Shortly after news broke that a gunman in Kalamazoo County had gone on a fatal shooting spree Saturday evening, killing at least six people and severely injured two others, social media exploded with expressions of disbelief, compassion, and outrage. As more and more information trickled in from police throughout the night a tragic picture of senseless violence took form. Reactions to the Kalamazoo shooting — whether they came from local residents or Michigan politicians — all contained sentiments of shock and sympathy.
Support for the city of Kalamazoo and the victims of Saturday's shooting spree has swollen across the country as investigators continue to attempt to answer the question on everyone's mind: Why? Although the suspect was apprehended a few hours after the shootings began, officials have yet to uncover any clear reasoning behind the suspect's motive for shooting at eight people in three seemingly random locations around town. One woman was shot while standing in the parking lot of an apartment complex around 6 p.m., roughly four hours later two men were gunned down at a Kia dealership and another five people were shot at outside of a Cracker Barrel restaurant minutes after that.
With the national spotlight turned on Kalamazoo, state officials and renown Michiganians took to social media to express condolences to victims' families and gratitude for the local authorities involved.
Kalamazoo Mayor Bobby J. Hopewell took to his official Twitter account late Saturday to express his sadness at the night's "heinous act." In two tweets published less than an hour apart, Hopewell asked his followers to pray for the victims and their families and expressed his pride in how Kalamazoo Public Safety personnel and Michigan State Police had handled the incident.
Michigan Gov. Rick Snyder took to Twitter to publicly thank the state's law enforcement agencies for what he called "a quick arrest." In a Facebook post later that day, Snyder said he had personally thanked those involved for their "outstanding coordination and skill in quickly arresting a suspect." In a separate post announcing the flags at the state capitol to be lowered to half-staff for six days in honor of the victims, Snyder said, "It's a very sad day in Kalamazoo." The governor offered his condolences and support to the families of two hospitalized victims, whom he met with Sunday.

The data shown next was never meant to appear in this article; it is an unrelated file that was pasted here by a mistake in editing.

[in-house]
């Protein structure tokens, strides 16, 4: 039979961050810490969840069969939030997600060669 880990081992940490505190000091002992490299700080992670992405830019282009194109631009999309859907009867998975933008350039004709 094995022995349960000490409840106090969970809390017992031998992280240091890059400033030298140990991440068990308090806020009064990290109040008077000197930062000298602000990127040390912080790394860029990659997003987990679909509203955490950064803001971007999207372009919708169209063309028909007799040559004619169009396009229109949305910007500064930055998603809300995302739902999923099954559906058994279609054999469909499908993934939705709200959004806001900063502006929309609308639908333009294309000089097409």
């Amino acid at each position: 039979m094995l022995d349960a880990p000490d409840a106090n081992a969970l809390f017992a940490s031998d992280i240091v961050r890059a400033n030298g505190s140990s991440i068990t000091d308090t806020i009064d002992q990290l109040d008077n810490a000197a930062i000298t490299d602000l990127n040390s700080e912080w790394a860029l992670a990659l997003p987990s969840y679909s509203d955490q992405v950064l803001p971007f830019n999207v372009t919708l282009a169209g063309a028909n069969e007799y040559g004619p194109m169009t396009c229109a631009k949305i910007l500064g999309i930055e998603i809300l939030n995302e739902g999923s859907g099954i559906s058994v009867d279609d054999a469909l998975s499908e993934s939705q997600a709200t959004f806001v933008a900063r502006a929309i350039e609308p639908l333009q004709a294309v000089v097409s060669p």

Kalamazoo City Commissioner Shannon Sykes expressed her gratitude for authorities' response and condemned Saturday's shooting as "an act of terrorism" in a Facebook post published Sunday. "Last night was incredibly long ... Make no mistake, this was an act of terrorism. What we all felt last night waiting on an arrest was terror." Sykes urged residents to respond with love and action, asking them to support each other and the families of the victims "Let us show anyone who would seek to terrify and paralyze us, exactly what Kalamazoo is made of."
Fellow City Commissioner Erin Knott called for elected officials to pass gun control legislation to protect communities like Kalamazoo in her own Facebook post Sunday, saying, "last evening while Kalamazoo was terrorized, I attended a church auction/fundraiser and watched people gleefully bidding on two hand guns. I will never understand our nation's obsession with guns."
Many of Michigan's state senators expressed their shock and sadness regarding the Kalamazoo shooting over Twitter in the hours following the suspect's arrest, including senators Gary Peters, John Proos, and Debbie Stabenow. In one of two tweets, Stabenow described Saturday's shooting as an "outrageous and horrible act of violence"
Famous Kalamazoo Residents
Miami Dolphins wide receiver Greg Jennings, who calls Kalamazoo his hometown, asked for fans to pray for "his city" in a tweet published late Saturday night. Jennings was born and raised in Kalamazoo, attending Kalamazoo Central High School before heading off to play football for Western Michigan University and landing an NFL career.
Confirmation of the shooter's affiliation with Uber spurred the company into quickly releasing a statement expressing their horror at the incident. The company's chief security officer, Joe Sullivan, said Uber had "reached out to the police to help with their investigation in any way that we can."
There will likely never come a point in time when seemingly senseless acts of violence are completely understood, but in times of tragedy like that experienced in Kalamazoo, comfort is often found in the support and compassion of our neighbors and civic leaders.